(Just found, by accident, that "Just Sayin' " is also the name of a four-member Boston band. Nothing new under the sun, is there?)
It's been two years, but through the graces of brother Ron and sistah Claire, who have left on an unimaginably long non-stop flight from California's Central Coast to London (yes, in the UK), we're once again caught up in the sensory delights of the rugged but sweet Pacific coast.
We're in charge of their beyond-beautiful hacienda, perched on high land a mile from the beach, for two weeks, looking after the plants interior and exterior and two superior young female cats named Tinker and Belle. Belle has finally warmed up to us; she normally keeps to hidden places and much prefers being outside pursuing birds up the big squat pine tree out back. Not to worry, she's kept well amused while no birds are harmed. Tinker loves attention, petting, being picked up and ranging between the inside and outdoors. Our main job daily will be to coax Belle back inside for 6 p.m. dinner and close the door firmly. Despite hundreds of thousands of people and cars, there are coyotes on the prowl at night, and small pet owners in California learn quickly that the night brings serious stranger danger (to little dogs and cats; maybe to people too). Despite being quick, that little feline is no match for a coyote.
There are places in this country, rural and urban, where good food is scarce; I found that out while traveling for work for many years. Around here, you can fall off a curb anywhere and find the best of the best. First thing today, we stopped at Lane Farms/San Marcos Gardens' stand along busy Hollister Avenue, and loaded up on (possibly too many) strawberries and many other goodies grown right on the property. Even traveling on the interstates like 405 and 101, you can see fields stretching from ocean to mountain producing enough tasty things to, probably, cover the moon. And you don't even need to get in the car (or the bike, scooter or skateboard, also common means of transport): there are oranges, grapefruit, apples, tomatoes and hundreds of red plums circling the yard. The neighbor's lime tree dips across the fence, so they're available too.
No more morning breakfast juice from a store!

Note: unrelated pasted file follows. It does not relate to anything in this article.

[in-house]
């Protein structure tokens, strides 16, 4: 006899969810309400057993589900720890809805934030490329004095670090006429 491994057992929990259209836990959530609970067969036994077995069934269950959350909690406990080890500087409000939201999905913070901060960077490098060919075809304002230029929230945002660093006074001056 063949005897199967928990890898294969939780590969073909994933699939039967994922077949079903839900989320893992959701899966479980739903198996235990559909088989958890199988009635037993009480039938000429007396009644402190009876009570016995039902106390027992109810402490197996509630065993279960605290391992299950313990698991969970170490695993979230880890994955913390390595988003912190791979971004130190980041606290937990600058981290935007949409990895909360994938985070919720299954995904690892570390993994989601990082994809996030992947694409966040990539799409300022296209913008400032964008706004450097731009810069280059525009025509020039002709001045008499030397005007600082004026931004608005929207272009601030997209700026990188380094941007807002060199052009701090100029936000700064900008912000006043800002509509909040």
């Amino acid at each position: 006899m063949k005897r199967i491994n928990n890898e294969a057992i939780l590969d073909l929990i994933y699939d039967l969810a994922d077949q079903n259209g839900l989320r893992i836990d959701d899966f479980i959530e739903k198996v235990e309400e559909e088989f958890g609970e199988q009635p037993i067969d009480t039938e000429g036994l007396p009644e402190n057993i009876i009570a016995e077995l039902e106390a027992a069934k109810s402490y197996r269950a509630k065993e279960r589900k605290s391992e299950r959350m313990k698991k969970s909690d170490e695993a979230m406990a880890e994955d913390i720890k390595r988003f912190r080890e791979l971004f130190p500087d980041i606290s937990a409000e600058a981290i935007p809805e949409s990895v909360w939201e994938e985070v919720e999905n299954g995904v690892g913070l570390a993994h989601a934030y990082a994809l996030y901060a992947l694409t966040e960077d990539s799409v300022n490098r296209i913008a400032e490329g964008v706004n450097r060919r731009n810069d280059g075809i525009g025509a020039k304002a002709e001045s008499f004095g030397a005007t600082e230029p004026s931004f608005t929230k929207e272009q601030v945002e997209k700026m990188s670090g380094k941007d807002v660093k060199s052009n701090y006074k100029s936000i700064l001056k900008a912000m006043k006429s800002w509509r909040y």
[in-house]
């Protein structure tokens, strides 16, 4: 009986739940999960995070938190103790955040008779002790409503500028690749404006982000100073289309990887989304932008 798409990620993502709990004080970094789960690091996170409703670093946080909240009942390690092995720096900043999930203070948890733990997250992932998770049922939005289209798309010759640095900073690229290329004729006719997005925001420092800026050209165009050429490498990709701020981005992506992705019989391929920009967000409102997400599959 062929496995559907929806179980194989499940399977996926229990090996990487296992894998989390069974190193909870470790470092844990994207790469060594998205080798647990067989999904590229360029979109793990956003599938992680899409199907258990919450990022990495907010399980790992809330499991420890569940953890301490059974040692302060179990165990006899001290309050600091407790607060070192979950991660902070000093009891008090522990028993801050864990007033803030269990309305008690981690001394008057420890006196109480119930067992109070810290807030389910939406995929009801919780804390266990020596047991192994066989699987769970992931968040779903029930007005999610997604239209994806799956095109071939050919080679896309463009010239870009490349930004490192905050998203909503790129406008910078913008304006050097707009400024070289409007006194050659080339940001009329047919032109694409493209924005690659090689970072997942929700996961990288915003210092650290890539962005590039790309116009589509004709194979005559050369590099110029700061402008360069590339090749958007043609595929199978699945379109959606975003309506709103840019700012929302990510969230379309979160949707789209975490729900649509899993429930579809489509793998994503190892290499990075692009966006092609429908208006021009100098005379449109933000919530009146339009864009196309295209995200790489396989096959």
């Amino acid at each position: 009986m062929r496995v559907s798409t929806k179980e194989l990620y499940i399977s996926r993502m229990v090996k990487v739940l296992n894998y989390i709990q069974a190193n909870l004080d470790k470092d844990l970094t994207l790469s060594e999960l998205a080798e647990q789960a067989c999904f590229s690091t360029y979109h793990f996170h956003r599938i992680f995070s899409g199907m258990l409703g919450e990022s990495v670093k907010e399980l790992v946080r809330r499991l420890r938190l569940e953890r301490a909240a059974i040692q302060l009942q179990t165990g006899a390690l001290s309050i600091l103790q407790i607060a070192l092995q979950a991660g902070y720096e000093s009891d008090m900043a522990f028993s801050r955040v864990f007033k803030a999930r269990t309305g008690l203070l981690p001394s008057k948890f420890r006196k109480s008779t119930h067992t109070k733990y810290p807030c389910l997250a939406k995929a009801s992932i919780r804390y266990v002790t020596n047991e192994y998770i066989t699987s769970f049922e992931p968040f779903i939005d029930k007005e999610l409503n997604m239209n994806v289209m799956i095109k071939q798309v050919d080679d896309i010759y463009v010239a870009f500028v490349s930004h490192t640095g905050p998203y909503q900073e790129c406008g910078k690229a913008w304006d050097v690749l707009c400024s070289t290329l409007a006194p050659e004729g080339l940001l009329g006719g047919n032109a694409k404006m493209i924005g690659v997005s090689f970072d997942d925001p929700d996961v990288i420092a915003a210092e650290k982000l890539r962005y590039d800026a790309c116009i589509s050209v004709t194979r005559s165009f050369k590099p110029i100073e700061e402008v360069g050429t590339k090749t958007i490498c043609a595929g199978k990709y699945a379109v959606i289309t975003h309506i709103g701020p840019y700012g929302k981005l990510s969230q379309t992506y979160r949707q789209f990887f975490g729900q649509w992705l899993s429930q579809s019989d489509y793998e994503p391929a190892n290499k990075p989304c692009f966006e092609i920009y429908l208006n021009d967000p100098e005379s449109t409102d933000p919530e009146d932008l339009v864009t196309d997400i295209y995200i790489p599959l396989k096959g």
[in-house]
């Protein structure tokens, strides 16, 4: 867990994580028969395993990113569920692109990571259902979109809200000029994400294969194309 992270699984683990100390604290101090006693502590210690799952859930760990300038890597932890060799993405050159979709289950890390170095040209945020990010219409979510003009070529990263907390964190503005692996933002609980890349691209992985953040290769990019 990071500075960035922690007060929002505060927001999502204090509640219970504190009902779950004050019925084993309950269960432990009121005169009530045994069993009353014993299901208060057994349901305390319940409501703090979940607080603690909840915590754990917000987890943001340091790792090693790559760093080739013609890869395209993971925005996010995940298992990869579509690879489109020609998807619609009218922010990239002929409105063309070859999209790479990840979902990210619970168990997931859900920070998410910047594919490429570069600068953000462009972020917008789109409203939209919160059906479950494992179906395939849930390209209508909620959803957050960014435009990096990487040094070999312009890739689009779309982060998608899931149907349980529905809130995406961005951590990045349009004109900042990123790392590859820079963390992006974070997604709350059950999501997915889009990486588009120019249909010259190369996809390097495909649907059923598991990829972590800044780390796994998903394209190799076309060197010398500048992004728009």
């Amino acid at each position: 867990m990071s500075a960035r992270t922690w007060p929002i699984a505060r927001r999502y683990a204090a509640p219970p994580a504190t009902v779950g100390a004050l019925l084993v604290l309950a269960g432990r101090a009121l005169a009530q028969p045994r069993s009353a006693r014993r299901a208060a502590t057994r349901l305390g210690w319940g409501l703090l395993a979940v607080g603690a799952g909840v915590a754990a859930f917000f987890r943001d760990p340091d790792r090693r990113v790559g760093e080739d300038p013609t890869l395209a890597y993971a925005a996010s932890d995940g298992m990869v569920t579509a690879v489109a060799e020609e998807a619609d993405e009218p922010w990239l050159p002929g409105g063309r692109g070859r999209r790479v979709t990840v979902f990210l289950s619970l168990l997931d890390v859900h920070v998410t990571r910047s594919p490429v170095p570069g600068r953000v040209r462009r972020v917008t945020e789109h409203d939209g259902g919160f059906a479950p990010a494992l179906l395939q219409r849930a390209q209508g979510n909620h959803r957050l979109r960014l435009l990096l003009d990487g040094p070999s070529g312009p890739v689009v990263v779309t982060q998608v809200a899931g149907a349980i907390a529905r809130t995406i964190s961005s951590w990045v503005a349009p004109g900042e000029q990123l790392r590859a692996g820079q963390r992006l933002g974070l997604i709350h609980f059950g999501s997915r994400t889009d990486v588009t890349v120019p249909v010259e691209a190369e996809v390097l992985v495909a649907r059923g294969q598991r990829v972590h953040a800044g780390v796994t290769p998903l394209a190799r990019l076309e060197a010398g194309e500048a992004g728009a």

A three-mile walk around More (more-ay) Mesa along the horse paths took a little piece of the afternoon. No horses out today, and no trail bike riders, only a few dog- and children-walkers here and there. Unusual for a Saturday, there were just about a half-dozen people on the long beach below and no ships far out in the Channel as usual. Imagine growing up here -- but I think you'd only really appreciate it in retrospect. We saw a variety of lizards and several ground squirrels (called gophers here), one of whom was too busy with his dust bath to pay us any mind. A pelican zipped along the top of the sharp cliff edge, and we made a little detour around a California kingsnake, looking pretty in his dark brown and yellow bands. The tiny wildflowers only came in a limited pallette of blue-violet, yellow and white; bunches of wild fennel grew up past your head and filled the air with the unmistakable scent of licorice.
Back "home," the late afternoon has become completely quiet, so if you listen, the only sounds are the sharp buzz of the hummingbirds and the softer drone of the many bees. In a few hours, the crows will loudly claim the evening territories. With the rise of the moon, the coyotes and skunks will wander the ravines and the little cats will curl up, safe inside.
It takes a look at the weekly color real estate magazine in the newspaper to jolt us back to the reality that we'll not ever have a more permanent address here (the only affordable one -- a 1967 mobile home!). But like a glass of that fine California chardonnay, it's excellent for the moment and pretty good in retrospect, too.